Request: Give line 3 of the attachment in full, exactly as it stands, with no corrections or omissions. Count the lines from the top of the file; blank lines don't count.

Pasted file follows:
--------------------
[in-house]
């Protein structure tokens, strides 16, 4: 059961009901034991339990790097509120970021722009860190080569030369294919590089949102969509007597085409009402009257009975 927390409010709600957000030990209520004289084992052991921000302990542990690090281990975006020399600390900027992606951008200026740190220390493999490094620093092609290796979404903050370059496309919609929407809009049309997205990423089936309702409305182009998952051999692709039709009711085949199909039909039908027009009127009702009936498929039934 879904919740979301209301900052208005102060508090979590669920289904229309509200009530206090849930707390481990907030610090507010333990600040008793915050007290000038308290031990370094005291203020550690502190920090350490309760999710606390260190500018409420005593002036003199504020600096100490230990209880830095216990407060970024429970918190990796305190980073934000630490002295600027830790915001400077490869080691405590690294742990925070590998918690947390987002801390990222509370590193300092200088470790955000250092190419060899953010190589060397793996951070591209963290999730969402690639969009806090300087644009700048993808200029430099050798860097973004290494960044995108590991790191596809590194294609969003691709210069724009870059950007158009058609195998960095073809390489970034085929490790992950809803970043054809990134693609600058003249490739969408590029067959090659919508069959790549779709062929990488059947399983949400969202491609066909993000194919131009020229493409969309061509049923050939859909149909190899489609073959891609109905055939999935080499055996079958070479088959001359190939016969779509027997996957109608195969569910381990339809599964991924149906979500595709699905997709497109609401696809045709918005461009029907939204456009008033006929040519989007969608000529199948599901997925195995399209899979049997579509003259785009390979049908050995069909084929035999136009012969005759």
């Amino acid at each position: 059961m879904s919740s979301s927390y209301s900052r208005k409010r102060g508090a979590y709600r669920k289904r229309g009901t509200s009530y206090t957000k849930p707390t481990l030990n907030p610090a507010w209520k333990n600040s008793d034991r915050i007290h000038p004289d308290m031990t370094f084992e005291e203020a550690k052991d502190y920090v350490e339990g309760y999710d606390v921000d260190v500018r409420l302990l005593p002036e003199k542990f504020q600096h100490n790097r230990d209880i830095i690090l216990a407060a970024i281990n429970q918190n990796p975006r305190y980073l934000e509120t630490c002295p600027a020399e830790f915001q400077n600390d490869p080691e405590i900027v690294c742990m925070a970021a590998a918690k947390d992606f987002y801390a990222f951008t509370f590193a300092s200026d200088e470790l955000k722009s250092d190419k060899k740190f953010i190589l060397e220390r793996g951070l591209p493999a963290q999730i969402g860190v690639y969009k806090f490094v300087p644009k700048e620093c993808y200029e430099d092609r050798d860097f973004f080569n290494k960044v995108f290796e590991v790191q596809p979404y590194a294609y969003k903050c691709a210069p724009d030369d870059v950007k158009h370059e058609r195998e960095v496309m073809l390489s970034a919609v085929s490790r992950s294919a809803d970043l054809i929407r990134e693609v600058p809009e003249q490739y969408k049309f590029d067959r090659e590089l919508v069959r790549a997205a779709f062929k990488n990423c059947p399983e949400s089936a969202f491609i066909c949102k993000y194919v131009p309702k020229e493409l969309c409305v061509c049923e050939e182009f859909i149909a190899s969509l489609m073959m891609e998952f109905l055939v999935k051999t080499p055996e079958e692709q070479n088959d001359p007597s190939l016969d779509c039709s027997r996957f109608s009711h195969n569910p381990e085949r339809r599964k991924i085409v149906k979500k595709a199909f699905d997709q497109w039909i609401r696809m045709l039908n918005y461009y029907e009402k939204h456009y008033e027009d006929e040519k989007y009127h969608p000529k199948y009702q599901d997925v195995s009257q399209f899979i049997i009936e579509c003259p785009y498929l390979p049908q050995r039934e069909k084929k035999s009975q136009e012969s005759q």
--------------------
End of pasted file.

């Amino acid at each position: 059961m879904s919740s979301s927390y209301s900052r208005k409010r102060g508090a979590y709600r669920k289904r229309g009901t509200s009530y206090t957000k849930p707390t481990l030990n907030p610090a507010w209520k333990n600040s008793d034991r915050i007290h000038p004289d308290m031990t370094f084992e005291e203020a550690k052991d502190y920090v350490e339990g309760y999710d606390v921000d260190v500018r409420l302990l005593p002036e003199k542990f504020q600096h100490n790097r230990d209880i830095i690090l216990a407060a970024i281990n429970q918190n990796p975006r305190y980073l934000e509120t630490c002295p600027a020399e830790f915001q400077n600390d490869p080691e405590i900027v690294c742990m925070a970021a590998a918690k947390d992606f987002y801390a990222f951008t509370f590193a300092s200026d200088e470790l955000k722009s250092d190419k060899k740190f953010i190589l060397e220390r793996g951070l591209p493999a963290q999730i969402g860190v690639y969009k806090f490094v300087p644009k700048e620093c993808y200029e430099d092609r050798d860097f973004f080569n290494k960044v995108f290796e590991v790191q596809p979404y590194a294609y969003k903050c691709a210069p724009d030369d870059v950007k158009h370059e058609r195998e960095v496309m073809l390489s970034a919609v085929s490790r992950s294919a809803d970043l054809i929407r990134e693609v600058p809009e003249q490739y969408k049309f590029d067959r090659e590089l919508v069959r790549a997205a779709f062929k990488n990423c059947p399983e949400s089936a969202f491609i066909c949102k993000y194919v131009p309702k020229e493409l969309c409305v061509c049923e050939e182009f859909i149909a190899s969509l489609m073959m891609e998952f109905l055939v999935k051999t080499p055996e079958e692709q070479n088959d001359p007597s190939l016969d779509c039709s027997r996957f109608s009711h195969n569910p381990e085949r339809r599964k991924i085409v149906k979500k595709a199909f699905d997709q497109w039909i609401r696809m045709l039908n918005y461009y029907e009402k939204h456009y008033e027009d006929e040519k989007y009127h969608p000529k199948y009702q599901d997925v195995s009257q399209f899979i049997i009936e579509c003259p785009y498929l390979p049908q050995r039934e069909k084929k035999s009975q136009e012969s005759q």